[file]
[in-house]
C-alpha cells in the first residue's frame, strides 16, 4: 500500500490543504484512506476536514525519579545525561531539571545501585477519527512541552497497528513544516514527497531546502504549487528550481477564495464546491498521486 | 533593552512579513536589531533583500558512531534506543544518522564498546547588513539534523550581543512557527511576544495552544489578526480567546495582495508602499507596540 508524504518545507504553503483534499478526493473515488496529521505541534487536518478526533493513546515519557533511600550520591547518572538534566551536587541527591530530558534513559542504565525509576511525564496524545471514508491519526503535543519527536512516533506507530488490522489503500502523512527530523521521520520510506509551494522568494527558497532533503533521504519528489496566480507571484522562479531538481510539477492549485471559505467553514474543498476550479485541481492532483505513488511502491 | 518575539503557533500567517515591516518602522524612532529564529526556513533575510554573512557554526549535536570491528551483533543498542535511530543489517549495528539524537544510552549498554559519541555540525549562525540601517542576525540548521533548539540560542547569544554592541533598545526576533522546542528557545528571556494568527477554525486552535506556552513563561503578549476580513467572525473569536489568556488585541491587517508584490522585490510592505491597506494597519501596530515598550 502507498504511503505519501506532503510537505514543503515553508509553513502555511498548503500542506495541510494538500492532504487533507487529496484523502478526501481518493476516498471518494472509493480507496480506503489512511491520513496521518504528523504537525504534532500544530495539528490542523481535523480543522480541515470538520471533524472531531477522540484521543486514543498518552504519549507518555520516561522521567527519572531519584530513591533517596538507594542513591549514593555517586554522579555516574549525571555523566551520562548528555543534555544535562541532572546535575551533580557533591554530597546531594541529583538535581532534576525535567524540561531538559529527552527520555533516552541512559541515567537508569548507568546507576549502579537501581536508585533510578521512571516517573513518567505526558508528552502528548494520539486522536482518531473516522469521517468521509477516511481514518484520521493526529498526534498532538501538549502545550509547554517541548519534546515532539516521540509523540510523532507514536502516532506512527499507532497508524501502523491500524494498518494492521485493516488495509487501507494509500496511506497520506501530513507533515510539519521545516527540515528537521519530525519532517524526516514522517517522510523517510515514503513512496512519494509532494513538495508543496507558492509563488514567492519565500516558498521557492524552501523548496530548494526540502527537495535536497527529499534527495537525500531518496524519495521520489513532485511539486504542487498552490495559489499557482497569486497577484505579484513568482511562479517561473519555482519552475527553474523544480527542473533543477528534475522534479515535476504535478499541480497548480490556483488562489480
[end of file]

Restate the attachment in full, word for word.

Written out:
[in-house]
C-alpha cells in the first residue's frame, strides 16, 4: 500500500490543504484512506476536514525519579545525561531539571545501585477519527512541552497497528513544516514527497531546502504549487528550481477564495464546491498521486 | 533593552512579513536589531533583500558512531534506543544518522564498546547588513539534523550581543512557527511576544495552544489578526480567546495582495508602499507596540 508524504518545507504553503483534499478526493473515488496529521505541534487536518478526533493513546515519557533511600550520591547518572538534566551536587541527591530530558534513559542504565525509576511525564496524545471514508491519526503535543519527536512516533506507530488490522489503500502523512527530523521521520520510506509551494522568494527558497532533503533521504519528489496566480507571484522562479531538481510539477492549485471559505467553514474543498476550479485541481492532483505513488511502491 | 518575539503557533500567517515591516518602522524612532529564529526556513533575510554573512557554526549535536570491528551483533543498542535511530543489517549495528539524537544510552549498554559519541555540525549562525540601517542576525540548521533548539540560542547569544554592541533598545526576533522546542528557545528571556494568527477554525486552535506556552513563561503578549476580513467572525473569536489568556488585541491587517508584490522585490510592505491597506494597519501596530515598550 502507498504511503505519501506532503510537505514543503515553508509553513502555511498548503500542506495541510494538500492532504487533507487529496484523502478526501481518493476516498471518494472509493480507496480506503489512511491520513496521518504528523504537525504534532500544530495539528490542523481535523480543522480541515470538520471533524472531531477522540484521543486514543498518552504519549507518555520516561522521567527519572531519584530513591533517596538507594542513591549514593555517586554522579555516574549525571555523566551520562548528555543534555544535562541532572546535575551533580557533591554530597546531594541529583538535581532534576525535567524540561531538559529527552527520555533516552541512559541515567537508569548507568546507576549502579537501581536508585533510578521512571516517573513518567505526558508528552502528548494520539486522536482518531473516522469521517468521509477516511481514518484520521493526529498526534498532538501538549502545550509547554517541548519534546515532539516521540509523540510523532507514536502516532506512527499507532497508524501502523491500524494498518494492521485493516488495509487501507494509500496511506497520506501530513507533515510539519521545516527540515528537521519530525519532517524526516514522517517522510523517510515514503513512496512519494509532494513538495508543496507558492509563488514567492519565500516558498521557492524552501523548496530548494526540502527537495535536497527529499534527495537525500531518496524519495521520489513532485511539486504542487498552490495559489499557482497569486497577484505579484513568482511562479517561473519555482519552475527553474523544480527542473533543477528534475522534479515535476504535478499541480497548480490556483488562489480